Achnashie was requisitioned during the war and American soldiers were billeted there; a fire in 1946 destroyed the house. Gareloch House survived and was sold in the 1950s with all the grounds. Afterwards the gardens were not kept up; some of the special plants were sold while others were lost and, in the late sixties, the estate was divided into three. In 1975 Mr & Mrs Toovey acquired Gareloch House with the central portion of the garden, from which time they have carried out a great deal of restoration work in the gardens, following up the planting as recorded in the journals.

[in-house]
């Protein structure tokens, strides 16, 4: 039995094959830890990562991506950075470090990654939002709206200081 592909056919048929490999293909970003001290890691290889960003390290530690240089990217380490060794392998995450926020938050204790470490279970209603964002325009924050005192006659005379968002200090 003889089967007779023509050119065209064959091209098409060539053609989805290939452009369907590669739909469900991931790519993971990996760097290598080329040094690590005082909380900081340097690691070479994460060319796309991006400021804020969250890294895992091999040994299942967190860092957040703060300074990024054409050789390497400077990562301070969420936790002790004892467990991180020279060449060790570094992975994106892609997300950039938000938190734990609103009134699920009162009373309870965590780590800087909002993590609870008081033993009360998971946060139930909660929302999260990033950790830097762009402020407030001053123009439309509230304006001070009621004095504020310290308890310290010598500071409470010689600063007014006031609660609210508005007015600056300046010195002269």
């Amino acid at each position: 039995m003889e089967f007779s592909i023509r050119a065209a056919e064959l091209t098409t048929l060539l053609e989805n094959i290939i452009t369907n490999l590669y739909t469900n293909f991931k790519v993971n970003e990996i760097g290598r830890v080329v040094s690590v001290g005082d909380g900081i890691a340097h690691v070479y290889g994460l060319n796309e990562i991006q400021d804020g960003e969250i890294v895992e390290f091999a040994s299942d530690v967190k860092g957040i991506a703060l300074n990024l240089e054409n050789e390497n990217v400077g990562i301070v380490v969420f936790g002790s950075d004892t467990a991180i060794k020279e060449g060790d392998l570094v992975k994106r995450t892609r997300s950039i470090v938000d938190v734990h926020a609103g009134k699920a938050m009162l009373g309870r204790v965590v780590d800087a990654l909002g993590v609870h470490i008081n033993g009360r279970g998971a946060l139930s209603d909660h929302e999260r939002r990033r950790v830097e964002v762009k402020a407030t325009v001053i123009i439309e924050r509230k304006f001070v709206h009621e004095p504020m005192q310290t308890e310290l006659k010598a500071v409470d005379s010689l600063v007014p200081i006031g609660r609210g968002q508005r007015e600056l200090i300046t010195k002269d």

Features & Designations


  • Historic Environment Scotland An Inventory of Gardens and Designed Landscapes in Scotland

  • Tree Preservation Order

  • Historic Environment Scotland Listed Building

  • Reference: Coach house
  • Grade: B


  • House (featured building)
  • Earliest Date:
  • Herbaceous Border
Key Information





Principal Building

Domestic / Residential








  • Historic Scotland